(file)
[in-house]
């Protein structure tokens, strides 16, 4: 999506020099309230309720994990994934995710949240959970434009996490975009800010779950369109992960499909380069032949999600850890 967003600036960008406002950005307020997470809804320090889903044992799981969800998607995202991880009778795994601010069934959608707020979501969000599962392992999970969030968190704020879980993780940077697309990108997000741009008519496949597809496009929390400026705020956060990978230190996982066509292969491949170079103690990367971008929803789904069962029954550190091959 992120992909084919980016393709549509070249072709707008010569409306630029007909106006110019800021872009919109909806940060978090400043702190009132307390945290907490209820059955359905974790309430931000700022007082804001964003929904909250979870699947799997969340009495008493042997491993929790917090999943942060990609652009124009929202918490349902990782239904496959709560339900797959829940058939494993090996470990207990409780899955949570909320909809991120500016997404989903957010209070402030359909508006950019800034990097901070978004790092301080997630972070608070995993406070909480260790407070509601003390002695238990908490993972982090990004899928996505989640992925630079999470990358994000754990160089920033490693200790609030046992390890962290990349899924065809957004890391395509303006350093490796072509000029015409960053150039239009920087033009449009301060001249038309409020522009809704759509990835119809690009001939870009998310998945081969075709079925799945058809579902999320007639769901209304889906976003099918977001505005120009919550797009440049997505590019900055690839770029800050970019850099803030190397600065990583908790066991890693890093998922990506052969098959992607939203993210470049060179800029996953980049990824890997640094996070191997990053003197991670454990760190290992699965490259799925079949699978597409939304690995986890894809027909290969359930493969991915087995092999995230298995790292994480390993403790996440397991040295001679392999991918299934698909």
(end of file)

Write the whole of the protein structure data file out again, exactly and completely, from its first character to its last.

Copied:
[in-house]
């Protein structure tokens, strides 16, 4: 999506020099309230309720994990994934995710949240959970434009996490975009800010779950369109992960499909380069032949999600850890 967003600036960008406002950005307020997470809804320090889903044992799981969800998607995202991880009778795994601010069934959608707020979501969000599962392992999970969030968190704020879980993780940077697309990108997000741009008519496949597809496009929390400026705020956060990978230190996982066509292969491949170079103690990367971008929803789904069962029954550190091959 992120992909084919980016393709549509070249072709707008010569409306630029007909106006110019800021872009919109909806940060978090400043702190009132307390945290907490209820059955359905974790309430931000700022007082804001964003929904909250979870699947799997969340009495008493042997491993929790917090999943942060990609652009124009929202918490349902990782239904496959709560339900797959829940058939494993090996470990207990409780899955949570909320909809991120500016997404989903957010209070402030359909508006950019800034990097901070978004790092301080997630972070608070995993406070909480260790407070509601003390002695238990908490993972982090990004899928996505989640992925630079999470990358994000754990160089920033490693200790609030046992390890962290990349899924065809957004890391395509303006350093490796072509000029015409960053150039239009920087033009449009301060001249038309409020522009809704759509990835119809690009001939870009998310998945081969075709079925799945058809579902999320007639769901209304889906976003099918977001505005120009919550797009440049997505590019900055690839770029800050970019850099803030190397600065990583908790066991890693890093998922990506052969098959992607939203993210470049060179800029996953980049990824890997640094996070191997990053003197991670454990760190290992699965490259799925079949699978597409939304690995986890894809027909290969359930493969991915087995092999995230298995790292994480390993403790996440397991040295001679392999991918299934698909």